Home Cooked: Essential Recipes for a New Way to Cook
Author: Anya Fernald
Published: June 2016 | Ten Speed Press
Length: 295 pages
Home Cooked is less a collection of recipes—though it has plenty—as a methodology cookbook. If you are familiar with Slow Food and sustainable meat, you will already have a sense for Fernald’s direction as she has been intimately involved with both of these movements. Slow Food values include eating seasonal and local, and paying attention to quality such as foods grown organically and animals that are free-range and grass-fed.
What this looks like in Home Cooked is abundant flavor out of your kitchen based on just a few quality ingredients that are balanced well, so that each item can put its best foot forward. Fernald starts with base recipes such as stock, canned tomatoes, sofritto, lard, and cheeses. These foundational elements are great because you can make a big batch, store it, and forgo things like chopping onions on a meal to meal basis. Meals can now come together quickly, even though everything is completely from scratch. Each base comes with a list of recipes they will be used in throughout the book. Fernald then applies these flavor bursts to the book’s sections: snacks, vegetables, pastas, eggs, and risotto, fish and meats, and desserts. The result is simple recipes that provide a wealth of taste.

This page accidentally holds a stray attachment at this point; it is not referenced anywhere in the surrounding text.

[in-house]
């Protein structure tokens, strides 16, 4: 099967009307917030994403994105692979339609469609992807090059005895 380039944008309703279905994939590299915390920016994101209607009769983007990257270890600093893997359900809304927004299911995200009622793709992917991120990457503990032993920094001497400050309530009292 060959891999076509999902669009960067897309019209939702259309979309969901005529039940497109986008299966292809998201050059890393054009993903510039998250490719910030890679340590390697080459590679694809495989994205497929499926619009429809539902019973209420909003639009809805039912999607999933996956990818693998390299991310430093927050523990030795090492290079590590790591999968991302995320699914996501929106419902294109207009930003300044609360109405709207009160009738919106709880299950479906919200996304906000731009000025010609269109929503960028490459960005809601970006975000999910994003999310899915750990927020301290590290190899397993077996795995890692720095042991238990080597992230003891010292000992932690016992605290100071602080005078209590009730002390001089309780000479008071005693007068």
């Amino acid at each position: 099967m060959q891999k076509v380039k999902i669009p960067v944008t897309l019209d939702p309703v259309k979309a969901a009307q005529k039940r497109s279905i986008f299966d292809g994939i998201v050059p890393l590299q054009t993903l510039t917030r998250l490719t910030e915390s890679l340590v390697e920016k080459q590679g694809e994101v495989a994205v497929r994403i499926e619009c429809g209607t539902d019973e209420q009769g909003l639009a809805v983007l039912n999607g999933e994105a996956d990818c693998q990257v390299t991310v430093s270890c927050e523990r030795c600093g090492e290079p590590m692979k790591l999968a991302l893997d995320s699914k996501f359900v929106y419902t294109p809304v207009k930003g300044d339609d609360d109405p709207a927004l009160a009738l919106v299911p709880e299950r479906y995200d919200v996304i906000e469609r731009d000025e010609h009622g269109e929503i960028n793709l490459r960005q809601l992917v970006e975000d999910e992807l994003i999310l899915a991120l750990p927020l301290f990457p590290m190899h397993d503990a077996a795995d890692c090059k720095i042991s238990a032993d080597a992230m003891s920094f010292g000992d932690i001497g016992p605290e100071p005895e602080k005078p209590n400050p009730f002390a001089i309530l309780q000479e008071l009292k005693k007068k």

This book stands out to me in two ways. There is no limit to what “home made” means. She has recipes for butter and buttermilk, pasta dough, encasing your own sausage, sour krout, you name it. You can get as down and gritty as you feel so inclined. It is entirely satisfying to take a piece of meat and use every single ounce of it: innards, bones, fat, and flesh.
Secondly, the collection of meat types discussed is comprehensive. I don’t possess another resource that elaborates on preparing anything from quail, rabbit, or squid to an entire range of beef cuts, making the most of the less expensive ones. More examples are paté, tongue, duck, and squab. Fernald guides you in braising, making confits, and spatchcocking. I almost feel like a farm girl in training! Though she often recommends grilling, every recipe can be completed with a typical stove top and oven.
This book covers so many bases that it cannot be a replacement for a whole book on canning, for instance, or a book on cheese-making. Home cooked focuses on demonstrating cooking techniques, and how tastefully chosen ingredients work together. My taste buds may not approve the whole extent of variety she presents (sardines or beef hearts—no thank you), but there are plenty of unique picks that really stand out as winners, such as pickled grapes, and the best seared mushrooms ever to cross my palate. This book has greatly increased my confidence and versatility as a cook already, without stretching my budget.
Review copy courtesy of Penguin/Random House